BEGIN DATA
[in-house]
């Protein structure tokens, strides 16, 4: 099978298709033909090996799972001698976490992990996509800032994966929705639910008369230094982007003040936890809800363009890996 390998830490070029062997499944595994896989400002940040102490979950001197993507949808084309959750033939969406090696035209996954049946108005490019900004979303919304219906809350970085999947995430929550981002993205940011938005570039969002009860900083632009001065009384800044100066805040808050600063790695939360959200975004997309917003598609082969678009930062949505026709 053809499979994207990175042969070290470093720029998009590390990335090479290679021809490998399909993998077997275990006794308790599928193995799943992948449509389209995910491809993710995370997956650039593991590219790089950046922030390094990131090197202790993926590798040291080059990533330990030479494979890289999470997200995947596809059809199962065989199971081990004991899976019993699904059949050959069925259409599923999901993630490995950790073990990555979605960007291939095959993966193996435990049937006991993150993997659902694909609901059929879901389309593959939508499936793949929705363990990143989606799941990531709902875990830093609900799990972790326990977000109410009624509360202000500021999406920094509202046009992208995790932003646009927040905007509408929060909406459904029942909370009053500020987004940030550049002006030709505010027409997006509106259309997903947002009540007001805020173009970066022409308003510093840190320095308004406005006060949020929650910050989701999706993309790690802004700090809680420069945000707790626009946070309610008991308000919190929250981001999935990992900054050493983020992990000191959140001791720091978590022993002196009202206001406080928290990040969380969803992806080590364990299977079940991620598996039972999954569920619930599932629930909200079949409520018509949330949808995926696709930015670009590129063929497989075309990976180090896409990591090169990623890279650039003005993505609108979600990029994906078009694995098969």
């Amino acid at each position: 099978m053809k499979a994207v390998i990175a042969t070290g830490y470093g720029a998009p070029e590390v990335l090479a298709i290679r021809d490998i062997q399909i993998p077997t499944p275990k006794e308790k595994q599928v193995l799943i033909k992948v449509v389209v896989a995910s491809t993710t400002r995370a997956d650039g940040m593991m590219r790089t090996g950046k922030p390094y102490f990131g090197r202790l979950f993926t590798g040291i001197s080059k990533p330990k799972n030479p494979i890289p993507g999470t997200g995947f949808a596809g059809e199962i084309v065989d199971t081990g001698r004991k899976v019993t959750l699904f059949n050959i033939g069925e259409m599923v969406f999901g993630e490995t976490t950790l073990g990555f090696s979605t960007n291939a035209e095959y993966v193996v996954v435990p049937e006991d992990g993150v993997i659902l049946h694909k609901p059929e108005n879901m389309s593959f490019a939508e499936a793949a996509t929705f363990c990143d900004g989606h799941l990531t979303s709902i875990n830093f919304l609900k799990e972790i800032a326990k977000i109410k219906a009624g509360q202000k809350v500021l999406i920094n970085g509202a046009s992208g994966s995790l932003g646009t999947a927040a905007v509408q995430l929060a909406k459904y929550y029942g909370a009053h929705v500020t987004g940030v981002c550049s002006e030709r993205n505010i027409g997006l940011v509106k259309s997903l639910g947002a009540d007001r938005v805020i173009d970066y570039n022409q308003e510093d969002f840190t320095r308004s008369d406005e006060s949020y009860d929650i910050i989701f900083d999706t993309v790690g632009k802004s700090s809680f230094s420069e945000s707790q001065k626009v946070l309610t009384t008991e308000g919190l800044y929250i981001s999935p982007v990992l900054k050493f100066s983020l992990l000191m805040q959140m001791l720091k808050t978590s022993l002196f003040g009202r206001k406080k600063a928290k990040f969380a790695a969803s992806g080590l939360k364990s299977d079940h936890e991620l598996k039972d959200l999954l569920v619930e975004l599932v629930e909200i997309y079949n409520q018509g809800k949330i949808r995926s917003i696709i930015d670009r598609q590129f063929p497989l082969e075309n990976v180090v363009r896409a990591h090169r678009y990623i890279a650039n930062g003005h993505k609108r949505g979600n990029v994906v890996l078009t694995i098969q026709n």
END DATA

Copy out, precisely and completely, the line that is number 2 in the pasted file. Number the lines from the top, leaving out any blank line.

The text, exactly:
């Protein structure tokens, strides 16, 4: 099978298709033909090996799972001698976490992990996509800032994966929705639910008369230094982007003040936890809800363009890996 390998830490070029062997499944595994896989400002940040102490979950001197993507949808084309959750033939969406090696035209996954049946108005490019900004979303919304219906809350970085999947995430929550981002993205940011938005570039969002009860900083632009001065009384800044100066805040808050600063790695939360959200975004997309917003598609082969678009930062949505026709 053809499979994207990175042969070290470093720029998009590390990335090479290679021809490998399909993998077997275990006794308790599928193995799943992948449509389209995910491809993710995370997956650039593991590219790089950046922030390094990131090197202790993926590798040291080059990533330990030479494979890289999470997200995947596809059809199962065989199971081990004991899976019993699904059949050959069925259409599923999901993630490995950790073990990555979605960007291939095959993966193996435990049937006991993150993997659902694909609901059929879901389309593959939508499936793949929705363990990143989606799941990531709902875990830093609900799990972790326990977000109410009624509360202000500021999406920094509202046009992208995790932003646009927040905007509408929060909406459904029942909370009053500020987004940030550049002006030709505010027409997006509106259309997903947002009540007001805020173009970066022409308003510093840190320095308004406005006060949020929650910050989701999706993309790690802004700090809680420069945000707790626009946070309610008991308000919190929250981001999935990992900054050493983020992990000191959140001791720091978590022993002196009202206001406080928290990040969380969803992806080590364990299977079940991620598996039972999954569920619930599932629930909200079949409520018509949330949808995926696709930015670009590129063929497989075309990976180090896409990591090169990623890279650039003005993505609108979600990029994906078009694995098969």